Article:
Ombudsman report on use of interpreters
The Commonwealth Ombudsman, Prof. John McMillan, today released a report on the use of interpreters in communicating with clients by four Australian Government agencies.
‘Complaints to my office indicate that interpreter services are not always provided in an accessible, responsive and fair manner,’ said Prof. McMillan. ‘This investigation was initiated to consider the use of interpreters by four agencies—the Australian Federal Police (AFP), Centrelink, the Department of Education, Employment and Workplace Relations (DEEWR) and the Department of Immigration and Citizenship (DIAC).’
The Australian government aims to provide accessible government services for all. People from culturally and linguistically diverse backgrounds may require an interpreter to access a range of government services, and many government agencies use independent interpreters and multilingual staff to communicate with such people.
Prof. McMillan said that his office examined whether agencies have clear and comprehensive policies in place to guide staff in the use of interpreters. Ombudsman staff also considered the provision of staff training, a community language scheme for multilingual staff, recordkeeping, complaint handling mechanisms and the way in which agencies address challenges when using interpreters.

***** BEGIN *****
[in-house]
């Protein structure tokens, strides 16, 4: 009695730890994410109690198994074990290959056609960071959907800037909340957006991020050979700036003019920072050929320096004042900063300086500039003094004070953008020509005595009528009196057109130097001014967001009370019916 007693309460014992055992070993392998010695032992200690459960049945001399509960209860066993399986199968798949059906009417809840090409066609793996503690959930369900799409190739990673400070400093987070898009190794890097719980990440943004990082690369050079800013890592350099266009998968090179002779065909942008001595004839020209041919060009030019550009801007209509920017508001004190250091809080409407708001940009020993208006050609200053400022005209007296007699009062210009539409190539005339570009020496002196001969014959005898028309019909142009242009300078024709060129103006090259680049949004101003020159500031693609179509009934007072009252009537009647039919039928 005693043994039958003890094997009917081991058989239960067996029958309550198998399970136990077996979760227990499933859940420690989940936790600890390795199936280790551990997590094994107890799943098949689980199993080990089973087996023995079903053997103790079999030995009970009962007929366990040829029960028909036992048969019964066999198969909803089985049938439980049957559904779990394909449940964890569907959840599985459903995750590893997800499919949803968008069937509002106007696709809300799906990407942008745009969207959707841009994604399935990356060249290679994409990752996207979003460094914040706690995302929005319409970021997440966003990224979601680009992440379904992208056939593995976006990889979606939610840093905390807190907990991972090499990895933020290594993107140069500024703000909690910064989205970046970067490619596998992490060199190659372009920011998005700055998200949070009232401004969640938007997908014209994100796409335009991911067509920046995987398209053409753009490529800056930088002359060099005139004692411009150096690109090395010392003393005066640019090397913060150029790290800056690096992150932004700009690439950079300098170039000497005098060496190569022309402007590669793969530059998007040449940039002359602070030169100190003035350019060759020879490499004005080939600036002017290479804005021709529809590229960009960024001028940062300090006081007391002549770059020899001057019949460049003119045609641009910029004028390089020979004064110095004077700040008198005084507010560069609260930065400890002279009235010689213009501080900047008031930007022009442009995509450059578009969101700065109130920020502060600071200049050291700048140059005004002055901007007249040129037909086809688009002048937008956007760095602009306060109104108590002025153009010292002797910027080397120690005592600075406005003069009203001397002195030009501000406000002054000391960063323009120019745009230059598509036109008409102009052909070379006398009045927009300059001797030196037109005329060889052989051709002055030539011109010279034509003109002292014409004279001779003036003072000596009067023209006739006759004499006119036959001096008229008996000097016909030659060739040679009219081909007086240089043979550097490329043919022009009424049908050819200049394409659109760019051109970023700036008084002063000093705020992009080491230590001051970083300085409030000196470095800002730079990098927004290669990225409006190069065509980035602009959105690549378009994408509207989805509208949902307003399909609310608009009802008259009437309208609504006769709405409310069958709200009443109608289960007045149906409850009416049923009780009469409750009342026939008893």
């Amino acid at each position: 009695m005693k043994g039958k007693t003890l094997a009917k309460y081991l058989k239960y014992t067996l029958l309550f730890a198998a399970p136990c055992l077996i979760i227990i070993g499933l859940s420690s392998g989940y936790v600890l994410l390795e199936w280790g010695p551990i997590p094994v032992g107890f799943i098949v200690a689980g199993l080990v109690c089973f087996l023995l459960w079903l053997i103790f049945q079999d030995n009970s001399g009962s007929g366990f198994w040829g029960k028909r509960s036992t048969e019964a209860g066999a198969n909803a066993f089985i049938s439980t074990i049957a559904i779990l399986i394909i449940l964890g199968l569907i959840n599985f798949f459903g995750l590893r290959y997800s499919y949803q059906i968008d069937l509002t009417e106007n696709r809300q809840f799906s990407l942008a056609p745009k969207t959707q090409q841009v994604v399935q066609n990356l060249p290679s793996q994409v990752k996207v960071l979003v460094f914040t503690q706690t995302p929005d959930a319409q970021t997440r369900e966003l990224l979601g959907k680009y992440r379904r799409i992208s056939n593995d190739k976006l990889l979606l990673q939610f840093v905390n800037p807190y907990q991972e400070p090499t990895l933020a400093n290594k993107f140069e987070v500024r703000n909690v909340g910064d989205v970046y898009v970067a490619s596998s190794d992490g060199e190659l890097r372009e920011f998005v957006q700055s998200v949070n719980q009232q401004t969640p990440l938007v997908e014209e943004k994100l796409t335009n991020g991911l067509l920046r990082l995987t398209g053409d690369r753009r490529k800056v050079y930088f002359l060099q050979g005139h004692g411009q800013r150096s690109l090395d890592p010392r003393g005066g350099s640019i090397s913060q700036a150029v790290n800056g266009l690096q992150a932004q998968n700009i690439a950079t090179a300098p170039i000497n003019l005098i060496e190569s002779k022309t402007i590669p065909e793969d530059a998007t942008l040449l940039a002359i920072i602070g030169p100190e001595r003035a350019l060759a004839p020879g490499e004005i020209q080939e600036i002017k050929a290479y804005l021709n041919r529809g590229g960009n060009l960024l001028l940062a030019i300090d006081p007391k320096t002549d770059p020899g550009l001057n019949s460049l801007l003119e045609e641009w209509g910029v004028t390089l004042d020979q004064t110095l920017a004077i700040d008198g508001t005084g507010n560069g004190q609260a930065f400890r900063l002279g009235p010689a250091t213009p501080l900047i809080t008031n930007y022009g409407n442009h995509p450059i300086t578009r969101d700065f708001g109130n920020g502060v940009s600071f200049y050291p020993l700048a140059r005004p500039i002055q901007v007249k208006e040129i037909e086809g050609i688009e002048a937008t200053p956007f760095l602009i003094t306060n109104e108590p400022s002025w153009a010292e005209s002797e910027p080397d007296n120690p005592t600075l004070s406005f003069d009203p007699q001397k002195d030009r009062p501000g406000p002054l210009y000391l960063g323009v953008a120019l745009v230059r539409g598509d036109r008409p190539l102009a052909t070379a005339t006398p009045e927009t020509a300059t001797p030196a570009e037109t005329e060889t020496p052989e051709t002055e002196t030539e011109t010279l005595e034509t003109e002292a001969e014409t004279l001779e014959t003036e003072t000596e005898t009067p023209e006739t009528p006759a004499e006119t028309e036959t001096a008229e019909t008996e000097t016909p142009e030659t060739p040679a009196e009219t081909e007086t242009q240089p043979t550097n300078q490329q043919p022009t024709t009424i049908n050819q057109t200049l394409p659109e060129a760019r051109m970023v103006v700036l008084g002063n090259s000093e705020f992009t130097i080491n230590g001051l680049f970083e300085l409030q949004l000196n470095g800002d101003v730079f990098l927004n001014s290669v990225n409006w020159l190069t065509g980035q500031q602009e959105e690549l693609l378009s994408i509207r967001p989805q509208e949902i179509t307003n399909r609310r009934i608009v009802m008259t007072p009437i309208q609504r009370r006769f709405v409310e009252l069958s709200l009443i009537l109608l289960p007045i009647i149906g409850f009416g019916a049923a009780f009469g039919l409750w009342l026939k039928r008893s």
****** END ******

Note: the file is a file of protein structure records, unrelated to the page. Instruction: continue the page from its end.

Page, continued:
‘Centrelink’s policies generally align with best practice principles in the use of interpreters,’ said Prof. McMillan. ‘The AFP, DIAC and DEEWR need to improve their policies and training for staff, including contractors. The AFP also needs to improve its complaint handling processes to capture better information regarding complaints about interpreters.’
Prof. McMillan said there is a need for greater collaboration and coordination across government agencies to develop joint strategies and solutions to address the challenges faced by agencies in providing timely, high quality interpreter services.
This report is relevant to all Australian Government agencies providing services to the public, and sets out eight best practice principles against which agencies can assess their own policies and procedures.
Download the report: Use of interpreters: AFP, Centrelink, DEEWR, DIAC.
Date of release: 26 March 2009